Site Search WebSearch 
- Automotive
- Breaking your Addictions
- Business
- Career Skills
- Childcare
- Cooking
- Education
- Famous Quote
- Financing
- Fishing & Hunting
- Fitness
- Gardening
- Health
- Hobbies
- Home Life
- Improve your Vocabulary
- Inspirational Poems
- Internet and Computing
- Interpersonal Skills
- Investment
- Legal, Taxes & Wills
- Love & Dating
- Love Quotes
- Makeup & Beauty
- Meditation
- Miscellaneous
- Money
- Music
- Nutrition
- One-Liners
- Proverbs
- Relationships
- Safety
- Security
- Self-Improvement
- Sex tips
- Shopping
- Sports and Recreation
- Stress Control
- Sustainability
- Time Management
- Travel
- Weight Control
- Word of the Day
- Words of Knowledge
  [25] Safety  1 2 3 4 5 6 7  
When lightning strikes #5107

If you are caught outdoors during a thunderstorm, follow the 30-30 rule. Seek a safer location immediately if the thunder occurs 30 seconds or less after the lightning. Once the storm has passed, wait at least 30 minutes after the last lightning flash before leaving the shelter.

5.00 (6)


Thanks to: Anonymous - USA. - rec.:Mar 16, 2007 - pub.:Mar 16, 2007 - sent.:Dec 18, 2015
Stay safe in a thunderstorm #5108

1. Be aware that lightning can follow electrical wires and phone lines.
2. If you can hear thunder, you are within striking distance.
3. If you are driving during a thunderstorm, you should stay in your car with the windows closed
4. You shouldn’t take a shower, wash dishes or do laundry.
5. If you are swimming or boating when a storm starts, head for shore immediately.

5.00 (6)


Thanks to: Anonymous - USA. - rec.:Mar 16, 2007 - pub.:Mar 16, 2007 - sent.:Feb 8, 2016
What children should know #3772


We all know that dialing 911 can save lives. Teach your children how to use this valuable emergency service with these tips.

Tell your children to first find a trusted adult in an emergency. If a trusted adult isn’t available, they should dial 911.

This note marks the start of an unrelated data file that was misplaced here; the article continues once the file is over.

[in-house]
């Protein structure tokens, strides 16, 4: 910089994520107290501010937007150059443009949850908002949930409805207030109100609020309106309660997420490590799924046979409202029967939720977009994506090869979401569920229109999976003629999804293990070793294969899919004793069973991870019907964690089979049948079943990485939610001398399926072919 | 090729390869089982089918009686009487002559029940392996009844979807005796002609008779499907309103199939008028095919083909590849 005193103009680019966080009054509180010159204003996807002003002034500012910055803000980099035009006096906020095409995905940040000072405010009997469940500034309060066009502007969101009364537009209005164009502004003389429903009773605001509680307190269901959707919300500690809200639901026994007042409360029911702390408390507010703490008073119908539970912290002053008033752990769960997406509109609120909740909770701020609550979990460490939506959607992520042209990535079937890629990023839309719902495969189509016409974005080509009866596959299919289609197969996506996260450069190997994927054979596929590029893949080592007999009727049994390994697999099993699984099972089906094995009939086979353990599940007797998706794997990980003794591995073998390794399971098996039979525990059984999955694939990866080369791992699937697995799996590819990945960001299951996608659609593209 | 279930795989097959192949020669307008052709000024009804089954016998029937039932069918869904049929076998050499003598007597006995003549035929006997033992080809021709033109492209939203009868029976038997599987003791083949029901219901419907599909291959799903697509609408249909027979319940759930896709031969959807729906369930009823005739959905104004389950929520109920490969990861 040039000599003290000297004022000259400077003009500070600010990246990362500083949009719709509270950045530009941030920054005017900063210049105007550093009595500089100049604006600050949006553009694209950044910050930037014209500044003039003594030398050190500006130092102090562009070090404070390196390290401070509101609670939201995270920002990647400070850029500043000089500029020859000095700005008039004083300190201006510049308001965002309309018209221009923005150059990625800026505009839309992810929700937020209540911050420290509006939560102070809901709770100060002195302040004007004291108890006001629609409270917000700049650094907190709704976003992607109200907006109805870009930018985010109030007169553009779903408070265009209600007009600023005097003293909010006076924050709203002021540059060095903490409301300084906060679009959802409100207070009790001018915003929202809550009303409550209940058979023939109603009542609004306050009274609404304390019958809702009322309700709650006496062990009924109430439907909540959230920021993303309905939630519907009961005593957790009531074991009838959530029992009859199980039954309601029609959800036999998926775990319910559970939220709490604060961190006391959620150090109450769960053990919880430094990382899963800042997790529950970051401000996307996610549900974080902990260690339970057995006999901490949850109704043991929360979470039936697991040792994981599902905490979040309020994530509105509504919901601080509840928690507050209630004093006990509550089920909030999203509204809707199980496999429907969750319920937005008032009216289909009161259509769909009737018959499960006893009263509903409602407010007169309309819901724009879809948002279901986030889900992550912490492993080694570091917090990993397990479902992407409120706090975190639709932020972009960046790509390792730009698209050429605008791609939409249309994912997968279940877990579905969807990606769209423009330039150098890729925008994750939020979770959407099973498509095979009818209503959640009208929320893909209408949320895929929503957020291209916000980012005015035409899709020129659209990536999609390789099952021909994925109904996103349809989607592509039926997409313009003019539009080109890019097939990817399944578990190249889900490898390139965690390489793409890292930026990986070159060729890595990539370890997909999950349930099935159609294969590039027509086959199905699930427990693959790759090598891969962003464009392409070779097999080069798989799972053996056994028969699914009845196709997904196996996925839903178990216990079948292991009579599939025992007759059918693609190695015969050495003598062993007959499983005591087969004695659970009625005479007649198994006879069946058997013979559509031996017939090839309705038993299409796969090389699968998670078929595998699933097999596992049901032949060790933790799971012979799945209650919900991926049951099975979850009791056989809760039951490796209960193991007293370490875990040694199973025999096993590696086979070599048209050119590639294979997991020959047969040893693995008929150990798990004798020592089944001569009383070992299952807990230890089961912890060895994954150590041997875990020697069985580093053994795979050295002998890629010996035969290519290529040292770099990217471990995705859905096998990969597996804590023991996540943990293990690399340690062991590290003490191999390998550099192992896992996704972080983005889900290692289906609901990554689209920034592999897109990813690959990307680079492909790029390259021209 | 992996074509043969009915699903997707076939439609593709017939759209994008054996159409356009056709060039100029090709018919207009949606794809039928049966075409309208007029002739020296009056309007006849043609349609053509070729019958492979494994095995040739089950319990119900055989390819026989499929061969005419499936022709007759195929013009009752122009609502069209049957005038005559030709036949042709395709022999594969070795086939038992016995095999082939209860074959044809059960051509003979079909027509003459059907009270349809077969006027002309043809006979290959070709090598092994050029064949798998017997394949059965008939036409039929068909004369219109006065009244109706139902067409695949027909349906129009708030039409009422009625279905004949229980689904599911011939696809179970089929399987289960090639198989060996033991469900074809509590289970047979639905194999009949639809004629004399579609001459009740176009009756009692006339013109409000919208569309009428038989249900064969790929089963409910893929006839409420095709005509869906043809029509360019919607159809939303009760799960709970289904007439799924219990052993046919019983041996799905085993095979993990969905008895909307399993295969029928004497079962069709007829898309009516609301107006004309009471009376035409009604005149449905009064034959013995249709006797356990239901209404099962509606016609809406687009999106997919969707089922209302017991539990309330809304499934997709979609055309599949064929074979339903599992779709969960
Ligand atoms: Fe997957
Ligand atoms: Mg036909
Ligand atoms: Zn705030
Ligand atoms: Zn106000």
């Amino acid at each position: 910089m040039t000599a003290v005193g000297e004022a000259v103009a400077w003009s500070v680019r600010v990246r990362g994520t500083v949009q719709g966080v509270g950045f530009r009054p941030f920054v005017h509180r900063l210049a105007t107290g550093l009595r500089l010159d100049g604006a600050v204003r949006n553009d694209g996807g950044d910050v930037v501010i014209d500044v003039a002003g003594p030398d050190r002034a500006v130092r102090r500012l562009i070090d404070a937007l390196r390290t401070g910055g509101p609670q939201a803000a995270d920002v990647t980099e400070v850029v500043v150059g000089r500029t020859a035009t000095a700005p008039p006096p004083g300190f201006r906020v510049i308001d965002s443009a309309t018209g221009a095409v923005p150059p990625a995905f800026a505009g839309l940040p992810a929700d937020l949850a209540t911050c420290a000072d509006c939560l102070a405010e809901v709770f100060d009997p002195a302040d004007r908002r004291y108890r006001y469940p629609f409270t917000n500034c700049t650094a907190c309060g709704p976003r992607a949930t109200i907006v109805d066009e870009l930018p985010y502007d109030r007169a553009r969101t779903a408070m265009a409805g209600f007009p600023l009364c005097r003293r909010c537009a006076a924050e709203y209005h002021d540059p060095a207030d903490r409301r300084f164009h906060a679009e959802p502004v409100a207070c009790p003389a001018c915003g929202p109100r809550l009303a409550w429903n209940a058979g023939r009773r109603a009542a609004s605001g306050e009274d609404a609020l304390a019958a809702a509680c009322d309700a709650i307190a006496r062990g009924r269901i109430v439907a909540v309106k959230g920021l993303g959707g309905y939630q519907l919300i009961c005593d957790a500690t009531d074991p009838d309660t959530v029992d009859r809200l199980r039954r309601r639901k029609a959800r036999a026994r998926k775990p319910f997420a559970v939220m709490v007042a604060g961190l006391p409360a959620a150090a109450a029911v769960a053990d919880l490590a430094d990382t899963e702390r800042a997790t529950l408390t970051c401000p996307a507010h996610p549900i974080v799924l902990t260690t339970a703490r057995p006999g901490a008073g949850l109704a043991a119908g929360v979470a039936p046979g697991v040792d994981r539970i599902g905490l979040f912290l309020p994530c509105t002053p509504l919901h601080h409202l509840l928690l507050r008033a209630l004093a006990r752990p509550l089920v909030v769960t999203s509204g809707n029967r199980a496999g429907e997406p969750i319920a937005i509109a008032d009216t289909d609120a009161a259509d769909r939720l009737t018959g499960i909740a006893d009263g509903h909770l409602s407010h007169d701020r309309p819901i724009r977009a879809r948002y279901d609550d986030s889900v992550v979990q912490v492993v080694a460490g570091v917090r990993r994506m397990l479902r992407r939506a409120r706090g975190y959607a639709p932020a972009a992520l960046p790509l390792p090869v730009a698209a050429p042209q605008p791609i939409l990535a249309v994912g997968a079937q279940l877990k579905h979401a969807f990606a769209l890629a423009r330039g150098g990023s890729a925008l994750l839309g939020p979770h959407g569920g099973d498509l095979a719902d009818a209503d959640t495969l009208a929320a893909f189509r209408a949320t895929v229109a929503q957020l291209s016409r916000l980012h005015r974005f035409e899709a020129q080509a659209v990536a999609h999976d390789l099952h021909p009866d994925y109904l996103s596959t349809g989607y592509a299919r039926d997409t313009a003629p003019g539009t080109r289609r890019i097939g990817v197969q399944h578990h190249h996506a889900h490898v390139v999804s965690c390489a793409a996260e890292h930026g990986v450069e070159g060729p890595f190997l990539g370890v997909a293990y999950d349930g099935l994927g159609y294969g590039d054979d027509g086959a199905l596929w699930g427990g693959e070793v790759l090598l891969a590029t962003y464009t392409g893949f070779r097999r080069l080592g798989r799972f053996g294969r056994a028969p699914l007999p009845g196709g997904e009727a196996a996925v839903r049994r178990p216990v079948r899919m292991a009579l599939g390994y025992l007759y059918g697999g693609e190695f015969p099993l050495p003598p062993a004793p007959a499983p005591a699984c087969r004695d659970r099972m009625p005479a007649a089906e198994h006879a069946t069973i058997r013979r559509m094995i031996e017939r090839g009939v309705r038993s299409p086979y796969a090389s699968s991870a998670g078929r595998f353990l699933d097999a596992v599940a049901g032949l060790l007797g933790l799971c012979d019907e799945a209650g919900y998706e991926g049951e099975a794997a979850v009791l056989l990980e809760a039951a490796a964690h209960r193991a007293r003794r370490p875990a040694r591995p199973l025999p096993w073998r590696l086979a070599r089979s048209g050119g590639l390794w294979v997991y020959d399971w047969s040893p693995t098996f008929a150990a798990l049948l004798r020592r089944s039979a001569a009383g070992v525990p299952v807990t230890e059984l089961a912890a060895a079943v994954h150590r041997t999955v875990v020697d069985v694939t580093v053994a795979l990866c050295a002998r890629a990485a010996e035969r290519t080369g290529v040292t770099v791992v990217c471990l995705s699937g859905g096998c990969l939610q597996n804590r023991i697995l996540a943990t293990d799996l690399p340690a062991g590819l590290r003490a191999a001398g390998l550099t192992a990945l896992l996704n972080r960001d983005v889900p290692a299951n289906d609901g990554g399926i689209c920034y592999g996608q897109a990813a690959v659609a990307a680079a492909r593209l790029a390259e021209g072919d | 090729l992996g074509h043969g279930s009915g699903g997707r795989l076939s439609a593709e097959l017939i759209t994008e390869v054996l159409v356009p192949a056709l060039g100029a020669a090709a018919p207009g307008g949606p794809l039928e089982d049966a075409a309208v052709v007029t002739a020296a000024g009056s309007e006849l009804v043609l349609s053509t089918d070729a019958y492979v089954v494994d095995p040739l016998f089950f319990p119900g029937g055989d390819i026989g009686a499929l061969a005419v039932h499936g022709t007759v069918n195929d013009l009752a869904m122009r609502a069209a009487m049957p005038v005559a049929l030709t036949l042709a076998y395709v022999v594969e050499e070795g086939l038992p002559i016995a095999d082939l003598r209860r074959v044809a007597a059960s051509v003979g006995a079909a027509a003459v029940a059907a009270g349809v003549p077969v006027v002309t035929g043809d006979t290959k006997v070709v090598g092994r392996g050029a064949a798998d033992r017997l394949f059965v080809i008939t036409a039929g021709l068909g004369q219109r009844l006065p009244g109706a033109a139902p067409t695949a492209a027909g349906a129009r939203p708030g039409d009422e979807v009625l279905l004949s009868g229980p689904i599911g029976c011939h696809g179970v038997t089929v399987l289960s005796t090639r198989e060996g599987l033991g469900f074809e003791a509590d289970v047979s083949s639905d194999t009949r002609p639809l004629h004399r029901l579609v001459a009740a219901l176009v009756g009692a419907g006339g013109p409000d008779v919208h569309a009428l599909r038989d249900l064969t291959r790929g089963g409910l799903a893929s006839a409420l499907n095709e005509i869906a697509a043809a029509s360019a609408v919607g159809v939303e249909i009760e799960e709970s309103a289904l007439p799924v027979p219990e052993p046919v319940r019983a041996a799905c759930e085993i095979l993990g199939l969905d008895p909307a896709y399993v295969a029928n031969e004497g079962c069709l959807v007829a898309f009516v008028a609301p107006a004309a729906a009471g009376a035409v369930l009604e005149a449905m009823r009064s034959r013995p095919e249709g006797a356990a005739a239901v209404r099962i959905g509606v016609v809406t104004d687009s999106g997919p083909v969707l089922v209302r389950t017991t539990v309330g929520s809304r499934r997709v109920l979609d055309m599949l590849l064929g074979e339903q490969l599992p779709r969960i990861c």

Show young children how to dial 911 on the phone. Make sure to say “9-1-1” and not “9-11.” Watch them have a trial run (unhook the phone, of course)

Explain that 911 is for emergencies – and make it clear what a real emergency look like. List the reasons they might call 911, such as a house fire, a car accident, or if someone is hurt so badly that he or she can’t move or talk.

Explain what an emergency does not look like. (Hint: it’s not when they can’t find a favorite toy or have been tripped by the dog.) Let them know that calling 911 when there isn’t an emergency is dangerous and wrong.

Teach your children that they can trust the 911 dispatcher, and that it’s OK to answer any questions – even if they seem personal. Make sure your children know their address.

5.00 (6)


Thanks to: Anonymous - USA. - rec.:Aug 9, 2005 - pub.:Aug 9, 2005 - sent.:Jul 30, 2016
Do you know the “no-zone”? #4472

The no-zone is the area near a semi-truck’s side and rear where cars seem to disappear into blind spots. Vehicles lingering in the “no-zone” can’t be seen by truck drivers, causing a potential hazard if a lane change becomes necessary. Tailgating in the rear “no-zone” not only hides you from the truck driver, but also radically reduces your view of traffic ahead. Also when passing, avoid cutting in front of a truck too soon, then abruptly slowing down. Because it takes longer to pass large trucks, maintain your speed and wait until the front of the truck is visible in your side rearview mirror before shifting back into the other lane.


5.00 (6)


Thanks to: Anonymous - USA. - rec.:May 17, 2006 - pub.:May 17, 2006 - sent.:Jul 31, 2016
 1 2 3 4 5 6 7  

© 2002-2018 EMERgency 24 Inc.
38